21st-century hazards of smoking and benefits of cessation in the United States.N Engl J Med 2013; 368(4):341-50NEJM
Extrapolation from studies in the 1980s suggests that smoking causes 25% of deaths among women and men 35 to 69 years of age in the United States. Nationally representative measurements of the current risks of smoking and the benefits of cessation at various ages are unavailable.
We obtained smoking and smoking-cessation histories from 113,752 women and 88,496 men 25 years of age or older who were interviewed between 1997 and 2004 in the U.S. National Health Interview Survey and related these data to the causes of deaths that occurred by December 31, 2006 (8236 deaths in women and 7479 in men). Hazard ratios for death among current smokers, as compared with those who had never smoked, were adjusted for age, educational level, adiposity, and alcohol consumption.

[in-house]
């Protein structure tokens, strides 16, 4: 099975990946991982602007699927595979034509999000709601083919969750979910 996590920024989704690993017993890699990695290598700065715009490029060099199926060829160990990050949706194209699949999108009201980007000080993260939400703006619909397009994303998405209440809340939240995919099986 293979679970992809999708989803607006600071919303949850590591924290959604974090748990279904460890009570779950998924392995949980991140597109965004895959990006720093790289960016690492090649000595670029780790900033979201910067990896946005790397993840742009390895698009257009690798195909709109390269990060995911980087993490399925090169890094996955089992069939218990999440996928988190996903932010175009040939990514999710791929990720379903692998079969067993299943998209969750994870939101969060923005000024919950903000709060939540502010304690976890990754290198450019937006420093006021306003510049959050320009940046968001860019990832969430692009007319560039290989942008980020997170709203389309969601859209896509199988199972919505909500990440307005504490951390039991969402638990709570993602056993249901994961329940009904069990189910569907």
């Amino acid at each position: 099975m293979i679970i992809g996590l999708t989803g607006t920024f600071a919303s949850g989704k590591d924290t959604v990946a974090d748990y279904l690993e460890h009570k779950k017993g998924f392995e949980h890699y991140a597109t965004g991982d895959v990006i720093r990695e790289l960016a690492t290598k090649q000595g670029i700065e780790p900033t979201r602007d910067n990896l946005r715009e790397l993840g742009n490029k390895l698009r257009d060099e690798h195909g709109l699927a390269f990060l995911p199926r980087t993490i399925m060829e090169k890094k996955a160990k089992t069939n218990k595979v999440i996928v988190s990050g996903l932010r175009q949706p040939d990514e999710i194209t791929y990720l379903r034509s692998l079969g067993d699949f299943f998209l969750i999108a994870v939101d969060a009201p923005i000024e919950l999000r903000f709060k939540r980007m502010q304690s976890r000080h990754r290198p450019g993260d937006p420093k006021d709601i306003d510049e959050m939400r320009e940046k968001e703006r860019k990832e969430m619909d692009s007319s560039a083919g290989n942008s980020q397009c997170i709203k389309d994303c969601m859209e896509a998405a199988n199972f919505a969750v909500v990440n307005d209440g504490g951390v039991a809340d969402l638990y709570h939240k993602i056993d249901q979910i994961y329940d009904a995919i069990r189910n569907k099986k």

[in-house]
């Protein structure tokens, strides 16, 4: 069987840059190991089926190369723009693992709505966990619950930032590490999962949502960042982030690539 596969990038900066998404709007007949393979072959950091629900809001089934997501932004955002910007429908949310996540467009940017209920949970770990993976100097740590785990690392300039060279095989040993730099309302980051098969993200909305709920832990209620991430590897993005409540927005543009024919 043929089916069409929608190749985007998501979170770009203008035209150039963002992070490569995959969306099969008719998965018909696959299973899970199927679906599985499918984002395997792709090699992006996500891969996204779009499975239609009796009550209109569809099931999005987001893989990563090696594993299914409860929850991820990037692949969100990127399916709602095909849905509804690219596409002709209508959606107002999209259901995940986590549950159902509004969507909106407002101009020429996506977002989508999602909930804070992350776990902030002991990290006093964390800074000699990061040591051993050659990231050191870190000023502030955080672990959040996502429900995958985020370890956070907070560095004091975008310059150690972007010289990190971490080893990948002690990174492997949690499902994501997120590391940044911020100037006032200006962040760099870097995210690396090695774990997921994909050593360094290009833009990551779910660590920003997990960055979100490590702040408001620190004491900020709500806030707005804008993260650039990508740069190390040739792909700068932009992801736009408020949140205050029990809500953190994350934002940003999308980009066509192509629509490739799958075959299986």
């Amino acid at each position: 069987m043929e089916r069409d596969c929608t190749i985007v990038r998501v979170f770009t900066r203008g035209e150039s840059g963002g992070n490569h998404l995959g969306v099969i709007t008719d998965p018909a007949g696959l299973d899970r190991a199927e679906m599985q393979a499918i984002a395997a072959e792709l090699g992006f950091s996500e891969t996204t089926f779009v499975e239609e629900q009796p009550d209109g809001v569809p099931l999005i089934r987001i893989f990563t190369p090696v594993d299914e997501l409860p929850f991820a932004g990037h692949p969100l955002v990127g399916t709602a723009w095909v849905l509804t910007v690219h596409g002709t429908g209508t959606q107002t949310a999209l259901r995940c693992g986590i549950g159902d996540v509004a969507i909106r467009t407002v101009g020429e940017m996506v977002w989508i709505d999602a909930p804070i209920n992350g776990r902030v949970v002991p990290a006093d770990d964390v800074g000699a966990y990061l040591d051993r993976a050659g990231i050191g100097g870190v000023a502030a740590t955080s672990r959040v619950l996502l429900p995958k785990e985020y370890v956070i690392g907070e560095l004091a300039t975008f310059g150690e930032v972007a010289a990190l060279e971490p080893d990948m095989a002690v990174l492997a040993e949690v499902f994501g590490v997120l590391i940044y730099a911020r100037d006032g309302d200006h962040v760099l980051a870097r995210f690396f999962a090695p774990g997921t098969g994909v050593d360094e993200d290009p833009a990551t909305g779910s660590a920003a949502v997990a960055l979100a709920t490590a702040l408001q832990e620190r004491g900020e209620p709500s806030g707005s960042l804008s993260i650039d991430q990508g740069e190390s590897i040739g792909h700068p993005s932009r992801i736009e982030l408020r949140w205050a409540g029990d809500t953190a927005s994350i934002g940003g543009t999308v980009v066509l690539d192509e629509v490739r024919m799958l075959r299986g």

For participants who were 25 to 79 years of age, the rate of death from any cause among current smokers was about three times that among those who had never smoked (hazard ratio for women, 3.0; 99% confidence interval [CI], 2.7 to 3.3; hazard ratio for men, 2.8; 99% CI, 2.4 to 3.1). Most of the excess mortality among smokers was due to neoplastic, vascular, respiratory, and other diseases that can be caused by smoking. The probability of surviving from 25 to 79 years of age was about twice as great in those who had never smoked as in current smokers (70% vs. 38% among women and 61% vs. 26% among men). Life expectancy was shortened by more than 10 years among the current smokers, as compared with those who had never smoked. Adults who had quit smoking at 25 to 34, 35 to 44, or 45 to 54 years of age gained about 10, 9, and 6 years of life, respectively, as compared with those who continued to smoke.
Smokers lose at least one decade of life expectancy, as compared with those who have never smoked. Cessation before the age of 40 years reduces the risk of death associated with continued smoking by about 90%.